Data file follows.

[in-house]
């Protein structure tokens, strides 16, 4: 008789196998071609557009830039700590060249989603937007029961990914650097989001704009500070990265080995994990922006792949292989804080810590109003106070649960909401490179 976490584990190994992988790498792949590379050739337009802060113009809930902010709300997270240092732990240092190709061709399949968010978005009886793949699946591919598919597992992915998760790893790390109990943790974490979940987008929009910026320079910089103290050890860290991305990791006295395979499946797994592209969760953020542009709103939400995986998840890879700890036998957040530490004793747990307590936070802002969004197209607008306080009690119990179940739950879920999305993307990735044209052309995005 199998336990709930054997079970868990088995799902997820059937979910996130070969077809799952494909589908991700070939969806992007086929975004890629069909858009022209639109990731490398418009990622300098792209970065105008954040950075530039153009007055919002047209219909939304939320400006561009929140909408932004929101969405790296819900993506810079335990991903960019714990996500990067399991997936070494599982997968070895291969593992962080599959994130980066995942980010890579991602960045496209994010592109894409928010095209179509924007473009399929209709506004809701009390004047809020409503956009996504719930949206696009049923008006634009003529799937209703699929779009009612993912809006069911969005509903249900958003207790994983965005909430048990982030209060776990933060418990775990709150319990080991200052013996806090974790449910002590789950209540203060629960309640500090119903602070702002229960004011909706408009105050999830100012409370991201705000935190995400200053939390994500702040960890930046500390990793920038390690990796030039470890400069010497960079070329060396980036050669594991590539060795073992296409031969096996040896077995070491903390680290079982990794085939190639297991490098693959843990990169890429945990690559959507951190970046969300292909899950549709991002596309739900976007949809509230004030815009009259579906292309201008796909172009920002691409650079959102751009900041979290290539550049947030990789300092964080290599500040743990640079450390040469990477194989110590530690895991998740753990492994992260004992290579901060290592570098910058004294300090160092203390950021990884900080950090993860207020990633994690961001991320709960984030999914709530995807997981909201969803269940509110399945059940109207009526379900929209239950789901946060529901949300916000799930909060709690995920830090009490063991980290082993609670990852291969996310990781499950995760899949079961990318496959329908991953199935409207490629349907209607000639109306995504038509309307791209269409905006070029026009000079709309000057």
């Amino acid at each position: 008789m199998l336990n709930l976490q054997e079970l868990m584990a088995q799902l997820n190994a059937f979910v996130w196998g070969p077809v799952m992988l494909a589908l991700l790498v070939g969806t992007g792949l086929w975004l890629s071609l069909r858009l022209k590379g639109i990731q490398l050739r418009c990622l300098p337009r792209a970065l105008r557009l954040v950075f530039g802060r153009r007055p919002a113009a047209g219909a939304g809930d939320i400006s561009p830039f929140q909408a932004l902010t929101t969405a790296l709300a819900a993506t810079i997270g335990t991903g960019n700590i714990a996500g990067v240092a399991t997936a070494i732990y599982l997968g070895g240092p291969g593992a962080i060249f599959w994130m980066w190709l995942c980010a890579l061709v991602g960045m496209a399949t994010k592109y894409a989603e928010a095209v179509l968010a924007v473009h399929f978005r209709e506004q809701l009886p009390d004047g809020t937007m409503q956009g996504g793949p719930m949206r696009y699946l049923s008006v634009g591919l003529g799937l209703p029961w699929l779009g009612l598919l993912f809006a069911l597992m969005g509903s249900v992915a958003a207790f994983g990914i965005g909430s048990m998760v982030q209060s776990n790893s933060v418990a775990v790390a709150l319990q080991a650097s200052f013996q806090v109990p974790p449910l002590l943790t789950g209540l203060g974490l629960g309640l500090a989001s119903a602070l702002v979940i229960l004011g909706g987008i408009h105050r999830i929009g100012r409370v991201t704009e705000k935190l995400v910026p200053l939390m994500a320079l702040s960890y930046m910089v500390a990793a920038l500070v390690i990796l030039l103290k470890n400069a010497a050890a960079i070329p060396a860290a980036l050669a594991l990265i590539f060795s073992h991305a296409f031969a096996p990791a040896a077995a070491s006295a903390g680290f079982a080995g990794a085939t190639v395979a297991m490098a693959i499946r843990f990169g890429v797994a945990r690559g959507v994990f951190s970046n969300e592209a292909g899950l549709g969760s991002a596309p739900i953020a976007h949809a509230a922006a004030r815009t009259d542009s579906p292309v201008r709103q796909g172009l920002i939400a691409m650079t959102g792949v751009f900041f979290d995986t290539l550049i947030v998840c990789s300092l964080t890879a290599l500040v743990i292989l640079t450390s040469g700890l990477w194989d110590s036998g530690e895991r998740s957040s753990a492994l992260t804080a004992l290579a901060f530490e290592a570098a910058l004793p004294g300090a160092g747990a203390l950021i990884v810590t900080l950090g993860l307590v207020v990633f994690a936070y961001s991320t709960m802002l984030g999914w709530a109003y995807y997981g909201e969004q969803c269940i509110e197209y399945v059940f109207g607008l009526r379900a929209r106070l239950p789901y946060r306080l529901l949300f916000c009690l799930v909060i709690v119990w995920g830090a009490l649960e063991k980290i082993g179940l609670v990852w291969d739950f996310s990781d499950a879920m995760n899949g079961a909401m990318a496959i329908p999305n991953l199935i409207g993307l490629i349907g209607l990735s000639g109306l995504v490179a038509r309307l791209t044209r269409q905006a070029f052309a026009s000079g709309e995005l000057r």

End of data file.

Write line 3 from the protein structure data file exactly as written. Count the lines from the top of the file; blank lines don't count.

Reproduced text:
């Amino acid at each position: 008789m199998l336990n709930l976490q054997e079970l868990m584990a088995q799902l997820n190994a059937f979910v996130w196998g070969p077809v799952m992988l494909a589908l991700l790498v070939g969806t992007g792949l086929w975004l890629s071609l069909r858009l022209k590379g639109i990731q490398l050739r418009c990622l300098p337009r792209a970065l105008r557009l954040v950075f530039g802060r153009r007055p919002a113009a047209g219909a939304g809930d939320i400006s561009p830039f929140q909408a932004l902010t929101t969405a790296l709300a819900a993506t810079i997270g335990t991903g960019n700590i714990a996500g990067v240092a399991t997936a070494i732990y599982l997968g070895g240092p291969g593992a962080i060249f599959w994130m980066w190709l995942c980010a890579l061709v991602g960045m496209a399949t994010k592109y894409a989603e928010a095209v179509l968010a924007v473009h399929f978005r209709e506004q809701l009886p009390d004047g809020t937007m409503q956009g996504g793949p719930m949206r696009y699946l049923s008006v634009g591919l003529g799937l209703p029961w699929l779009g009612l598919l993912f809006a069911l597992m969005g509903s249900v992915a958003a207790f994983g990914i965005g909430s048990m998760v982030q209060s776990n790893s933060v418990a775990v790390a709150l319990q080991a650097s200052f013996q806090v109990p974790p449910l002590l943790t789950g209540l203060g974490l629960g309640l500090a989001s119903a602070l702002v979940i229960l004011g909706g987008i408009h105050r999830i929009g100012r409370v991201t704009e705000k935190l995400v910026p200053l939390m994500a320079l702040s960890y930046m910089v500390a990793a920038l500070v390690i990796l030039l103290k470890n400069a010497a050890a960079i070329p060396a860290a980036l050669a594991l990265i590539f060795s073992h991305a296409f031969a096996p990791a040896a077995a070491s006295a903390g680290f079982a080995g990794a085939t190639v395979a297991m490098a693959i499946r843990f990169g890429v797994a945990r690559g959507v994990f951190s970046n969300e592209a292909g899950l549709g969760s991002a596309p739900i953020a976007h949809a509230a922006a004030r815009t009259d542009s579906p292309v201008r709103q796909g172009l920002i939400a691409m650079t959102g792949v751009f900041f979290d995986t290539l550049i947030v998840c990789s300092l964080t890879a290599l500040v743990i292989l640079t450390s040469g700890l990477w194989d110590s036998g530690e895991r998740s957040s753990a492994l992260t804080a004992l290579a901060f530490e290592a570098a910058l004793p004294g300090a160092g747990a203390l950021i990884v810590t900080l950090g993860l307590v207020v990633f994690a936070y961001s991320t709960m802002l984030g999914w709530a109003y995807y997981g909201e969004q969803c269940i509110e197209y399945v059940f109207g607008l009526r379900a929209r106070l239950p789901y946060r306080l529901l949300f916000c009690l799930v909060i709690v119990w995920g830090a009490l649960e063991k980290i082993g179940l609670v990852w291969d739950f996310s990781d499950a879920m995760n899949g079961a909401m990318a496959i329908p999305n991953l199935i409207g993307l490629i349907g209607l990735s000639g109306l995504v490179a038509r309307l791209t044209r269409q905006a070029f052309a026009s000079g709309e995005l000057r």